Print Edition - 2018-10-13  |  On Saturday

Three-legged race

  • Shambhu Ram Simkhada’s new book provides a much needed vantage point to view Nepal’s foreign affairs
- ACHYUT WAGLE

Oct 13, 2018-

The diplomatic history of modern Nepal is over two centuries old, if measured from the establishment of formal diplomatic relations with the United Kingdom in 1816. However, beyond the official operational frame, literature that impartially critiques Nepal’s foreign policy paradigms, priorities and practices is sparse. Some seminal theoretical basis to Nepal’s foreign policy operations were provided by a series of essays published by the doyen of Nepal’s foreign policy, Sardar Yadu Nath Khanal, who served as Nepal’s ambassador to India, China and the USA, as well as foreign secretary, in the 1950s and 1960s. (These essays were later published as a collection in 1988.) Some valuable insights and experiences of handling Nepal’s foreign policy could also be found in the books and publications of Rishikesh Shaha, Nepal’s first permanent representative to the United Nations. Later, diplomats like Pradeep Khatiwada, Dinesh Bhattarai and Madhuban Paudel added a couple of noteworthy publications on the subject.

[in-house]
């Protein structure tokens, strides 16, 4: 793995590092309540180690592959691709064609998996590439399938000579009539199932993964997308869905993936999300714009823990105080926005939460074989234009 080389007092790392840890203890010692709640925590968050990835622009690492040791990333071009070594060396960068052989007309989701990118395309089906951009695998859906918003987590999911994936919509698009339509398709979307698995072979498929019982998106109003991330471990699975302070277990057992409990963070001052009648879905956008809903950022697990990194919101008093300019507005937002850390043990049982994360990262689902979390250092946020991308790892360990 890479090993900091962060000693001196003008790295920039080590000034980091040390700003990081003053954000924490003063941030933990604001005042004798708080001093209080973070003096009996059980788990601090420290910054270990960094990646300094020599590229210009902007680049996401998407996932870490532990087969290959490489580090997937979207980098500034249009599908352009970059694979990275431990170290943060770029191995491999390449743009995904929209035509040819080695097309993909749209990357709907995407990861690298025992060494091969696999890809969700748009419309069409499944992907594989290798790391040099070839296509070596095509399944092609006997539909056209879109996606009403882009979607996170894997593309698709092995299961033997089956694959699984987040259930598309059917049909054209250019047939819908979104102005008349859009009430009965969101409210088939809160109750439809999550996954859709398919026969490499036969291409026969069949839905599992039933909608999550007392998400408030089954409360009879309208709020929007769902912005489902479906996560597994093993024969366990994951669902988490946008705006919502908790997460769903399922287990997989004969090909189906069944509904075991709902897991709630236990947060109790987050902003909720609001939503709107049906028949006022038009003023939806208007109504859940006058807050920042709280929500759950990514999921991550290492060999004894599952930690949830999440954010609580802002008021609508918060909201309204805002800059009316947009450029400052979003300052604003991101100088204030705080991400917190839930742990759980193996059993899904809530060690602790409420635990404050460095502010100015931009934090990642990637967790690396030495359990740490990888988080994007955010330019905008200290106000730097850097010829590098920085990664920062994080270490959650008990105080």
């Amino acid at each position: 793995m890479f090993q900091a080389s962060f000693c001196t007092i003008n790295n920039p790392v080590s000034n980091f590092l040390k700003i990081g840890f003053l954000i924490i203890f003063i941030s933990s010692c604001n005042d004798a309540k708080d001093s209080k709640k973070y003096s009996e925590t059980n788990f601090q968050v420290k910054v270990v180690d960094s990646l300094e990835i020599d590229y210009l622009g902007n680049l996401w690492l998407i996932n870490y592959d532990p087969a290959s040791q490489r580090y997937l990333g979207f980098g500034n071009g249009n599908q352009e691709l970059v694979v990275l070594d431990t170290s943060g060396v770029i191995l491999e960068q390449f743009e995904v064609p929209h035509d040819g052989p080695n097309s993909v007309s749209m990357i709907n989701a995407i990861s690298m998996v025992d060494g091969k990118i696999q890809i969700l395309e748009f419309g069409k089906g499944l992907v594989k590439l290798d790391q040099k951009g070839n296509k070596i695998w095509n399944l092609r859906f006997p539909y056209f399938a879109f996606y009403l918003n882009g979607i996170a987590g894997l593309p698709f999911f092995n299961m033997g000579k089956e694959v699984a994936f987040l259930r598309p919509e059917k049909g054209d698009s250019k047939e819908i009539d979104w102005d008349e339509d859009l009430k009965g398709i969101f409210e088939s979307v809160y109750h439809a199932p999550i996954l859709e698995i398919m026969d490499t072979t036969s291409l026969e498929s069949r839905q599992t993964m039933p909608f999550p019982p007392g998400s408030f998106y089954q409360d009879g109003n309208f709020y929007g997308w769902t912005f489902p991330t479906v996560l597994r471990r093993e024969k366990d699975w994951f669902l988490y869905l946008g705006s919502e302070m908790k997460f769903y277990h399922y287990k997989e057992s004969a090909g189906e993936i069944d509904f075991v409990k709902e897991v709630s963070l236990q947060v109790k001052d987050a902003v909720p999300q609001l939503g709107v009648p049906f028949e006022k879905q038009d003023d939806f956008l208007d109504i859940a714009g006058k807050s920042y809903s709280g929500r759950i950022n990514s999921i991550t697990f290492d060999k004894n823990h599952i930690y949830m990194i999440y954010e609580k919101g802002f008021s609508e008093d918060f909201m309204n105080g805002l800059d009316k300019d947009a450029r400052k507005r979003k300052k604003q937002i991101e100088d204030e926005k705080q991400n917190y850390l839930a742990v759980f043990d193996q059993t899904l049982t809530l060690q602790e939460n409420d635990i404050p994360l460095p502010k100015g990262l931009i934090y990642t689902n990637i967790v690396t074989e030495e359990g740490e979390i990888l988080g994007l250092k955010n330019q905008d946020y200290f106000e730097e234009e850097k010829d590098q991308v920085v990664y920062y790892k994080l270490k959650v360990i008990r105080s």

Clearly, there is a dearth of both reference and research literature that provides an impartial account of Nepal’s diplomatic history, generates meaningful discourse on the topic and thereby, helps chart out better policies based on evidences and experiences. There are several reasons for this gap. During the Rana and Panchayat regimes, any critical policy evaluation could be interpreted as criticism of the era’s absolute rulers. Therefore, no foreign service functionary dared risk retribution by venturing into writing an honest evaluation of policy direction. Furthermore, since the preference of every regime so far has invariably been to appoint more sycophants and cronies to key diplomatic assignments, knowledge production from them is obviously unthinkable. And, the overall inclination of our regular foreign service cadres has been to peaceably retire, rather than invite controversy by exposing truths through writings and publications.